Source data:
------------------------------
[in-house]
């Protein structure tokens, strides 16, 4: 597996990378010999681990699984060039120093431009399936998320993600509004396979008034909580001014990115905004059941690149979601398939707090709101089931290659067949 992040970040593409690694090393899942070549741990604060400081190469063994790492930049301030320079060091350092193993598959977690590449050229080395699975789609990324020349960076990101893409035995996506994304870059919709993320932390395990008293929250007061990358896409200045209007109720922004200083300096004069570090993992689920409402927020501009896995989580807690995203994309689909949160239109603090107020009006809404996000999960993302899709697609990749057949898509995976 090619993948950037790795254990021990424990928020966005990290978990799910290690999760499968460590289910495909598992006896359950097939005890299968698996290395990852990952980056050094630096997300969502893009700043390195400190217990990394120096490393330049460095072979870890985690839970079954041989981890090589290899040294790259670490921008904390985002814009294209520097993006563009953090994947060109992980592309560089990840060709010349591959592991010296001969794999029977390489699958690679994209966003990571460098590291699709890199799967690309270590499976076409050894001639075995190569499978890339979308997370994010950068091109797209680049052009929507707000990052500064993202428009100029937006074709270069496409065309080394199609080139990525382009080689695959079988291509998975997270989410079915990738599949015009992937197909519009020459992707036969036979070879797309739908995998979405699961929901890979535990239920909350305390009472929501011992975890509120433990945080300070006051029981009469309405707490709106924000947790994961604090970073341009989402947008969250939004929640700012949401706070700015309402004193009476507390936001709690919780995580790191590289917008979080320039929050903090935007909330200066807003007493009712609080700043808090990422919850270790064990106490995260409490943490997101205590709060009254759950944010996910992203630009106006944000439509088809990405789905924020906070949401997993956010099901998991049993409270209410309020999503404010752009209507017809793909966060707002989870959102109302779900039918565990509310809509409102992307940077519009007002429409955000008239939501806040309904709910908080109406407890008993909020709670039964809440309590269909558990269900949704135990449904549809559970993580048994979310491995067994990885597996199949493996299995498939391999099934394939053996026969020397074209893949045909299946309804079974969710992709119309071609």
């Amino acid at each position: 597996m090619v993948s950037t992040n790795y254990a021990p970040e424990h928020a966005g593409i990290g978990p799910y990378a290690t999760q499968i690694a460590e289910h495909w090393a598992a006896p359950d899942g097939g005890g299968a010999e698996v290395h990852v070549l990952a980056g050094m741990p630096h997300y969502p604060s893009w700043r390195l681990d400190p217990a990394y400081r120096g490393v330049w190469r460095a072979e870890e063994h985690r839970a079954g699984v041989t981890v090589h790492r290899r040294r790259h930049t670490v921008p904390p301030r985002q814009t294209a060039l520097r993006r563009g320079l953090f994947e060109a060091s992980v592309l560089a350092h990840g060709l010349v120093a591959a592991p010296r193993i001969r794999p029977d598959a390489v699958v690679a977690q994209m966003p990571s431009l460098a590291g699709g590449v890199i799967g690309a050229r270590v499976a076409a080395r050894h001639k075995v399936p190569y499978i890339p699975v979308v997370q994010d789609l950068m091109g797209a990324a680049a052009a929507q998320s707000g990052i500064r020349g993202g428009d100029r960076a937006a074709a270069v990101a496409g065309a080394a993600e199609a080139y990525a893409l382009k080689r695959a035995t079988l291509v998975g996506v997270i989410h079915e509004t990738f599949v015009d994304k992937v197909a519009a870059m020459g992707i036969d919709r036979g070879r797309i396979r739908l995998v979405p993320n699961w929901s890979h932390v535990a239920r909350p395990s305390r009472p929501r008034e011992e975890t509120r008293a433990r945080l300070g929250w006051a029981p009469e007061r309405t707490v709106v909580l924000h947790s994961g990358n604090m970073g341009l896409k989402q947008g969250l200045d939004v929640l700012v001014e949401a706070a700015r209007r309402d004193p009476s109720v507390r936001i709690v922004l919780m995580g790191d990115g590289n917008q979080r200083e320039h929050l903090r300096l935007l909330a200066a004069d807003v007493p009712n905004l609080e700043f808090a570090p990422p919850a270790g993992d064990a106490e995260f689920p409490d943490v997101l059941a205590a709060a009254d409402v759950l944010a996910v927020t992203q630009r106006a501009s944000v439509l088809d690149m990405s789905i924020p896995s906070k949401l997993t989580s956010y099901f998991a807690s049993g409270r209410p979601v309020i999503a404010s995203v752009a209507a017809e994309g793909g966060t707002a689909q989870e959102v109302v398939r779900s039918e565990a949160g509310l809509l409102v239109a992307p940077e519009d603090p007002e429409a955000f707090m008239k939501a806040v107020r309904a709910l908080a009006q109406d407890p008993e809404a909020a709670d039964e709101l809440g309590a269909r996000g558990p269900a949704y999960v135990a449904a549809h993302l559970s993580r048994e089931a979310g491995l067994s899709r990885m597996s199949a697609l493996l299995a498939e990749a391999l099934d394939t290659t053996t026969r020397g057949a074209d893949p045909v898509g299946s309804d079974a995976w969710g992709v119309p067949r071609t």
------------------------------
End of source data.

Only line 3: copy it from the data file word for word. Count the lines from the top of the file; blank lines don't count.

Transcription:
């Amino acid at each position: 597996m090619v993948s950037t992040n790795y254990a021990p970040e424990h928020a966005g593409i990290g978990p799910y990378a290690t999760q499968i690694a460590e289910h495909w090393a598992a006896p359950d899942g097939g005890g299968a010999e698996v290395h990852v070549l990952a980056g050094m741990p630096h997300y969502p604060s893009w700043r390195l681990d400190p217990a990394y400081r120096g490393v330049w190469r460095a072979e870890e063994h985690r839970a079954g699984v041989t981890v090589h790492r290899r040294r790259h930049t670490v921008p904390p301030r985002q814009t294209a060039l520097r993006r563009g320079l953090f994947e060109a060091s992980v592309l560089a350092h990840g060709l010349v120093a591959a592991p010296r193993i001969r794999p029977d598959a390489v699958v690679a977690q994209m966003p990571s431009l460098a590291g699709g590449v890199i799967g690309a050229r270590v499976a076409a080395r050894h001639k075995v399936p190569y499978i890339p699975v979308v997370q994010d789609l950068m091109g797209a990324a680049a052009a929507q998320s707000g990052i500064r020349g993202g428009d100029r960076a937006a074709a270069v990101a496409g065309a080394a993600e199609a080139y990525a893409l382009k080689r695959a035995t079988l291509v998975g996506v997270i989410h079915e509004t990738f599949v015009d994304k992937v197909a519009a870059m020459g992707i036969d919709r036979g070879r797309i396979r739908l995998v979405p993320n699961w929901s890979h932390v535990a239920r909350p395990s305390r009472p929501r008034e011992e975890t509120r008293a433990r945080l300070g929250w006051a029981p009469e007061r309405t707490v709106v909580l924000h947790s994961g990358n604090m970073g341009l896409k989402q947008g969250l200045d939004v929640l700012v001014e949401a706070a700015r209007r309402d004193p009476s109720v507390r936001i709690v922004l919780m995580g790191d990115g590289n917008q979080r200083e320039h929050l903090r300096l935007l909330a200066a004069d807003v007493p009712n905004l609080e700043f808090a570090p990422p919850a270790g993992d064990a106490e995260f689920p409490d943490v997101l059941a205590a709060a009254d409402v759950l944010a996910v927020t992203q630009r106006a501009s944000v439509l088809d690149m990405s789905i924020p896995s906070k949401l997993t989580s956010y099901f998991a807690s049993g409270r209410p979601v309020i999503a404010s995203v752009a209507a017809e994309g793909g966060t707002a689909q989870e959102v109302v398939r779900s039918e565990a949160g509310l809509l409102v239109a992307p940077e519009d603090p007002e429409a955000f707090m008239k939501a806040v107020r309904a709910l908080a009006q109406d407890p008993e809404a909020a709670d039964e709101l809440g309590a269909r996000g558990p269900a949704y999960v135990a449904a549809h993302l559970s993580r048994e089931a979310g491995l067994s899709r990885m597996s199949a697609l493996l299995a498939e990749a391999l099934d394939t290659t053996t026969r020397g057949a074209d893949p045909v898509g299946s309804d079974a995976w969710g992709v119309p067949r071609t």